In order to test these elements for enhancer activity in lamprey embryos, we sought a minimal promoter that can function in lamprey. We tested the suitability of the mouse c-Fos minimal promoter, which we used in the zebrafish assay, by injecting the pm3285_cfos_EGFP plasmid into lamprey embryos. The plasmid was linearised to increase the chance of genomic integration. Injection of this construct during the first cleavage resulted in a high death rate immediately post-injection, as well as during gastrulation, such that the frequency of injected embryos surviving through gastrulation was very low (Table 1) and they were often deformed. Injecting the plasmid at lower concentration (50 ngµl−1) produced surviving embryos but none were expressing GFP. In a proportion of the survivors from the 100 ngµl−1 injections, GFP was expressed in a mosaic manner in the cranial ganglia and neurons of the spinal cord (Table 1), in agreement with the reporter expression driven by the same construct using the Tol2 assay in zebrafish. One of these embryos is shown in Figure 1 A–C, exhibiting GFP expression in neurons of the spinal cord, as well as broad reporter expression in the ectoderm from an early stage. Interestingly, the neuronal expression persisted up to the ammocoete stage in this embryo (Figure 1C). The successful generation of embryos exhibiting GFP expression mediated by this construct suggested that the mouse c-Fos minimal promoter is functional in lamprey embryos.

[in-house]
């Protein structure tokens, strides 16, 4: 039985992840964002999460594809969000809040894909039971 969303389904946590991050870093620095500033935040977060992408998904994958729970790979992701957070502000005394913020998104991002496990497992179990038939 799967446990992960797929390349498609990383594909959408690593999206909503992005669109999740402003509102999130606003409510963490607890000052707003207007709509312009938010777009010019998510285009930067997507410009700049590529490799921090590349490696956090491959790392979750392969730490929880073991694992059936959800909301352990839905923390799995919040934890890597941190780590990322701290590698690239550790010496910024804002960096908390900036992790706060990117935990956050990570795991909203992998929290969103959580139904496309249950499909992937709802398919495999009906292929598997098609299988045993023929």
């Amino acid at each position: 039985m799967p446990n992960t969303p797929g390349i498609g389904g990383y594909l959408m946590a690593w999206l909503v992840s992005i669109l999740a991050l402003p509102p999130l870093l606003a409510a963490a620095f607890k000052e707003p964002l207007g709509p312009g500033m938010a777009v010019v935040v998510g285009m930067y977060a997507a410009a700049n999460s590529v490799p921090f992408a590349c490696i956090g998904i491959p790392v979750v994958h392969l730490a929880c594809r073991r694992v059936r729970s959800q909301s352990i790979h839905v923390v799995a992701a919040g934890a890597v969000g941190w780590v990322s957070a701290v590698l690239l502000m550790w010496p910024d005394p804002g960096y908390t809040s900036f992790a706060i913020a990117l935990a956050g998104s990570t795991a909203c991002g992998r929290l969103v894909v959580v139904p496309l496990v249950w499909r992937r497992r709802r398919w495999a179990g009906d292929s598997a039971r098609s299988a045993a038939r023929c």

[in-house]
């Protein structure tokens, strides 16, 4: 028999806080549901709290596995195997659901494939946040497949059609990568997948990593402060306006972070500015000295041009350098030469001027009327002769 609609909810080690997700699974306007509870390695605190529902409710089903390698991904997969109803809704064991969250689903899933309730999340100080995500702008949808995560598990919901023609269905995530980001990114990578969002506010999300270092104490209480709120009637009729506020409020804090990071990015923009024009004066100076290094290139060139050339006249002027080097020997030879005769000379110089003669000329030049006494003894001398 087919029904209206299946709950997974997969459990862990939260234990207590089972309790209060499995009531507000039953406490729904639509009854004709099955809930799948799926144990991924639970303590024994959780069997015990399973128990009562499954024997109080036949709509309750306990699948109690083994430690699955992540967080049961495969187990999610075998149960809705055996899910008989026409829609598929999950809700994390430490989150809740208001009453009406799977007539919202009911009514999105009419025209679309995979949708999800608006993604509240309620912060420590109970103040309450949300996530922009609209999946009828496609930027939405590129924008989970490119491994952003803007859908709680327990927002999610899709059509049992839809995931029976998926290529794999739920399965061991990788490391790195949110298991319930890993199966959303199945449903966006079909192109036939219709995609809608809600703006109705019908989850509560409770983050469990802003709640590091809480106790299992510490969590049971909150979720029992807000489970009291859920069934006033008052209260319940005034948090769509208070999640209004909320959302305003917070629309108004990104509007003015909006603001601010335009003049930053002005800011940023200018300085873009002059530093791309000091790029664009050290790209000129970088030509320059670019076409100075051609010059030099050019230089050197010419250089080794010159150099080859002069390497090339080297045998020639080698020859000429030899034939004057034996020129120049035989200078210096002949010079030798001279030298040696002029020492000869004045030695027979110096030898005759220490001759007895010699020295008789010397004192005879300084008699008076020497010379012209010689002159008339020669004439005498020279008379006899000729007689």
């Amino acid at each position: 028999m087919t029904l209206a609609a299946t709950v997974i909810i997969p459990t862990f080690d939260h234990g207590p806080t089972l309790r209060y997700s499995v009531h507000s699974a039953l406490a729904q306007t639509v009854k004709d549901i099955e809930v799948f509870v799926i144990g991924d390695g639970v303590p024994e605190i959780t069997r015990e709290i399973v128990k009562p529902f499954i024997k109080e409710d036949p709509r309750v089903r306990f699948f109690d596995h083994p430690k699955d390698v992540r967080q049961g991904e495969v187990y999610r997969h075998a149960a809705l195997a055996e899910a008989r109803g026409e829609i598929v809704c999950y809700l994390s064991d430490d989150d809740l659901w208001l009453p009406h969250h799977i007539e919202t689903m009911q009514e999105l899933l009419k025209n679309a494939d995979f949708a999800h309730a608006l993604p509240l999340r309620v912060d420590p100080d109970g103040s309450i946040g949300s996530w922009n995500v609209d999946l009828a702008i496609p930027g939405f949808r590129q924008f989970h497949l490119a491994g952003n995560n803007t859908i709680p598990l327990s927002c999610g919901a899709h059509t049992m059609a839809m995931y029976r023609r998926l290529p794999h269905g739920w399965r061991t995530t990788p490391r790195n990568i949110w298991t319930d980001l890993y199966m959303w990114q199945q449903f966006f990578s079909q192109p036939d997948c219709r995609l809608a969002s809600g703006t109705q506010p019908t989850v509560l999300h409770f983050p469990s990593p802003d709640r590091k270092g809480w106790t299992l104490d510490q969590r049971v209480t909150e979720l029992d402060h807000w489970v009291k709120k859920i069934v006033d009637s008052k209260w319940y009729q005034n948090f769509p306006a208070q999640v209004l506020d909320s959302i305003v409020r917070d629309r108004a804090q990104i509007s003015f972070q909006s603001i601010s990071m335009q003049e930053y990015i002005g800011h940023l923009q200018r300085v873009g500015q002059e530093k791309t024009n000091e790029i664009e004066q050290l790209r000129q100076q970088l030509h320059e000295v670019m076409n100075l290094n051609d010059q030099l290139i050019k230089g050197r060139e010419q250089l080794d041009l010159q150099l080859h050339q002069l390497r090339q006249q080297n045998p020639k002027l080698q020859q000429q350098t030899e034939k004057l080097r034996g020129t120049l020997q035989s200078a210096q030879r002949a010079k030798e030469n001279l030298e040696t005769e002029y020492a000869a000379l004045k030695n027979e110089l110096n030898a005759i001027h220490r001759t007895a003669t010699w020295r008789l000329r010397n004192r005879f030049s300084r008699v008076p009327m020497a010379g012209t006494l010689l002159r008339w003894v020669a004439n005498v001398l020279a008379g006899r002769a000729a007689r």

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Figure 1. I-sceI meganuclease-mediated transgenesis in lamprey embryos.

(A–C) Transient transgenic lamprey generated through injection of the linearised pm3285_cfos_EGFP plasmid showing mosaic GFP expression in the ectoderm and in neurons of the spinal cord at stage 23 (A), stage 25 (B) and at the ammocoete larval stage (C). (D–F) Lamprey embryo with GFP expression in the hindbrain and spinal cord at stage 23 (D), stage 24 (E) and stage 25 (F), obtained using the meganuclease assay with the pm3285 enhancer. (G–J) ‘Background’ GFP expression in the ectoderm of lamprey embryos at stage 19 (G), 21 (H), 23 (I) and 25 (J), driven by the cfos_IsceI_EFGP plasmid with no enhancer using the meganuclease method (embryos shown are different individuals). Abbreviations: ec, ectoderm; hb, hindbrain; ph, pharynx; sc, spinal cord.

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Table 1. A comparison of lamprey transgenesis methods.

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The effect of I-SceI meganuclease-mediated transgenesis on mosaicism

In an effort to reduce mosaicism and increase embryo survival rate, we applied the I-SceI meganuclease-mediated transgenesis method to lamprey embryos. We reasoned that by increasing the probability of early genomic integration of the injected construct, the amount of DNA injected could also be lowered, lessening the toxic effect of exogenous DNA whilst decreasing mosaicism. This method utilises the rare-cutting I-SceI meganuclease and requires a construct in which the DNA fragment to be integrated is flanked by I-SceI recognition sites. The construct is digested with the meganuclease enzyme in-vitro and the reaction mix is then injected immediately into fertilised eggs. Whilst the integration mechanism is unclear, it is unlikely that the enzyme cuts genomic DNA, as its 18 bp recognition site is predicted to occur once in every 7×1010 bp of genomic sequence [36] (compared to the lamprey genome size of 2.3×109 bp). Rather, the continued association of the enzyme with the digested construct may prevent its degradation or concatamerisation, thus increasing the probability of genomic integration [36].